This somehow seems to be the most controversial part of the Ask First Campaign. The digitalization of life has made the ability to share ourselves vastly different than a generation ago. Regardless of the legality, it should really be common sense to just ask someone if they mind being photographed or recorded, especially at something as sensitive as a fetish event. Instead of seeing this discussion as a threat to freedoms it should be a reminder that these freedoms exist with a responsibility that some don't think to apply to camera phones, casual, or even professional photography.


6 ways to gain permission when photographing someone in a crowd:

  • Verbal: ask and LISTEN to their response. Try, “May I take your picture?”

  • Non-verbal: make eye contact or gesture with the camera, await a nod or smile as a response. If they shake their head no or are unresponsive, do not photograph anyway.

  • If someone is posing/hamming/performing it up for multiple cameras, it’s probably ok to photograph. When that person stops engaging with the cameras stop shooting them. If they are posing to have a friend take a picture of them, it is not a green light to make your own photo.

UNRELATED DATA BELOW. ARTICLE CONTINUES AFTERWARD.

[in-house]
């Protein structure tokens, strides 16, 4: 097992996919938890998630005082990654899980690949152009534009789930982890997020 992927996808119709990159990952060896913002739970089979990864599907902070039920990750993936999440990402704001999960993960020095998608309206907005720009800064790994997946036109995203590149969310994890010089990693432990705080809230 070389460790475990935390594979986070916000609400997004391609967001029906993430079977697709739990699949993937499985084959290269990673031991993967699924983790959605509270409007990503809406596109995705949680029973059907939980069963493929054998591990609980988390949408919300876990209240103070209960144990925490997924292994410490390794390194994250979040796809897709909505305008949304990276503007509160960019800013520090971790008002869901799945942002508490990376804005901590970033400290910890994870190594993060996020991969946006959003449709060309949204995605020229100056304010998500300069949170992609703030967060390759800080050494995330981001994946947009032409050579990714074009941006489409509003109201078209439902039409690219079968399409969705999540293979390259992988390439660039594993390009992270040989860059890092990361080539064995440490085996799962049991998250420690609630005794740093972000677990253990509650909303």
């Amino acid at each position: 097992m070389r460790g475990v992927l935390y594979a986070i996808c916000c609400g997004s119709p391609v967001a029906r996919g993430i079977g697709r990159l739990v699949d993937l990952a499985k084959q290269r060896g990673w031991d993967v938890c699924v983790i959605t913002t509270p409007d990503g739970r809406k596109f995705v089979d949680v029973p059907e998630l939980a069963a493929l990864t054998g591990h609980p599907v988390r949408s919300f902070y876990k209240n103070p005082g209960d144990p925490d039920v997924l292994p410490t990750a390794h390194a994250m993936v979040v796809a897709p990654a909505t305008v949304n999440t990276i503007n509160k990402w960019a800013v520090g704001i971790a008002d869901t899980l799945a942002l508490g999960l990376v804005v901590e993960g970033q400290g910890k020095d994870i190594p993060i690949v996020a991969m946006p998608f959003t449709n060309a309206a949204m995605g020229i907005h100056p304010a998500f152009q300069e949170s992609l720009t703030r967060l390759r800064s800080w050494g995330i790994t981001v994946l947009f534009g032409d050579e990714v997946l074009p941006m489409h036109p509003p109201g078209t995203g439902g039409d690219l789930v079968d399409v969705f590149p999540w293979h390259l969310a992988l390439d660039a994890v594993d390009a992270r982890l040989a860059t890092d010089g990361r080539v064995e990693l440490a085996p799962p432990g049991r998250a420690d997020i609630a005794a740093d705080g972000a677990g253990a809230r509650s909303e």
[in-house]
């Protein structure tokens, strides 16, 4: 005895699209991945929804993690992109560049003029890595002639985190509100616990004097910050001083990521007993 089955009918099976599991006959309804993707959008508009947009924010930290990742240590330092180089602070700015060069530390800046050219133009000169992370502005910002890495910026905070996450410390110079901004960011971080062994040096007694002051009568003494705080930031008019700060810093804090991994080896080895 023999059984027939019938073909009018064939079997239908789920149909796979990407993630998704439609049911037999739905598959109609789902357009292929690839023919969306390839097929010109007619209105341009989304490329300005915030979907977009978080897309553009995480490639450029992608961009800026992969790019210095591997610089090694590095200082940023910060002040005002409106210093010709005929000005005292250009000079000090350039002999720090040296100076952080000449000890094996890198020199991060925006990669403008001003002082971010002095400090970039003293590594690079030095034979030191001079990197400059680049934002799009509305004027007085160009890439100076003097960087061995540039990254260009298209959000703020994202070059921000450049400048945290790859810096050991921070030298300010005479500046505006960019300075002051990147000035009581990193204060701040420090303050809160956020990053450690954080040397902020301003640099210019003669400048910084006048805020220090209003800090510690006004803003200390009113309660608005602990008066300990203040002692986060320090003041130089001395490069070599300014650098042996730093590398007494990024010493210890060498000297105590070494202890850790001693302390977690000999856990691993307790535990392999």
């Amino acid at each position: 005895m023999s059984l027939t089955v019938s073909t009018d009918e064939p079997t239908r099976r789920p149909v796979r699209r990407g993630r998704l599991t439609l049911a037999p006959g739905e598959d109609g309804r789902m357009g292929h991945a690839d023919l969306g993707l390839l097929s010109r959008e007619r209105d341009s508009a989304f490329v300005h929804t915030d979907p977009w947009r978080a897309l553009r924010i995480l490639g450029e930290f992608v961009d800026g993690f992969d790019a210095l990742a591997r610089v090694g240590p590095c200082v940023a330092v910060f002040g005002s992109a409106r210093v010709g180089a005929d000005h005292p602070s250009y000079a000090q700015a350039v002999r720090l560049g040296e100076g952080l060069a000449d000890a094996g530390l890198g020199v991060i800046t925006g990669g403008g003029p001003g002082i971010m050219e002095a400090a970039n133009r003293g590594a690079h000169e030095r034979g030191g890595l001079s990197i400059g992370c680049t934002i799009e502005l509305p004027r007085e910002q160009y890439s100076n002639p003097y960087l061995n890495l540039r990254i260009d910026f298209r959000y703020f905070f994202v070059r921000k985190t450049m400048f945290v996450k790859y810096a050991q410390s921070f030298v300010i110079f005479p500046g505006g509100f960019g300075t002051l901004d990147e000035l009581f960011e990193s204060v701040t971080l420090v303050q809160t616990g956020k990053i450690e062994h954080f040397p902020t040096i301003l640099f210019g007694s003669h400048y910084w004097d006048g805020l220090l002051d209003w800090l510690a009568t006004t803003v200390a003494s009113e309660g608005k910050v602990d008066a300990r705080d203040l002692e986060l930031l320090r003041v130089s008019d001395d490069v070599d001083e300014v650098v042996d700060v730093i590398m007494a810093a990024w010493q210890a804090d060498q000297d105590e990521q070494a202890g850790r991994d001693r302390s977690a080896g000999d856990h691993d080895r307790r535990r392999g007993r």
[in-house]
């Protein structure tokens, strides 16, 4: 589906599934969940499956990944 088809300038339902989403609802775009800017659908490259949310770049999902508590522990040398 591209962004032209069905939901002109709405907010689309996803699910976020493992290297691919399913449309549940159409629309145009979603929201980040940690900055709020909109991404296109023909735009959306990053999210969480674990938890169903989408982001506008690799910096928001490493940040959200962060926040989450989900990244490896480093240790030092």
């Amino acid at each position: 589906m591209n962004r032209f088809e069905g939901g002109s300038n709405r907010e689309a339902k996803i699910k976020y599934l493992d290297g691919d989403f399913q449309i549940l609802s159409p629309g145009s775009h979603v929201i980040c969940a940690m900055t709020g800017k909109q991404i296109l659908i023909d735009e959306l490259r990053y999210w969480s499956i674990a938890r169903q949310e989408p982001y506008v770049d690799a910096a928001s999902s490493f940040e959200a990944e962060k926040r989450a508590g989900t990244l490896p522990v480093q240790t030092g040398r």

• You will probably not have many issues when you are taking general, wide-angle shots of the crowd. Focus on keeping your lens or cell phone out of people’s personal space. Ya, I’m talking to you up-skirt dude and the person who takes unsolicited breast level shots as they walk through the crowd.

  • Be aware of privilege and power dynamics. Have you asked them 20 times already? Are you trying to convince them? Is this person younger or smaller than you? A different gender? Is the person you are attempting to photograph alone? Don’t pressure anyone with your camera.

  • If someone is generous enough to pose with you for a photo - it is NOT an invitation to touch or grope them. That is a gross way to assault someone.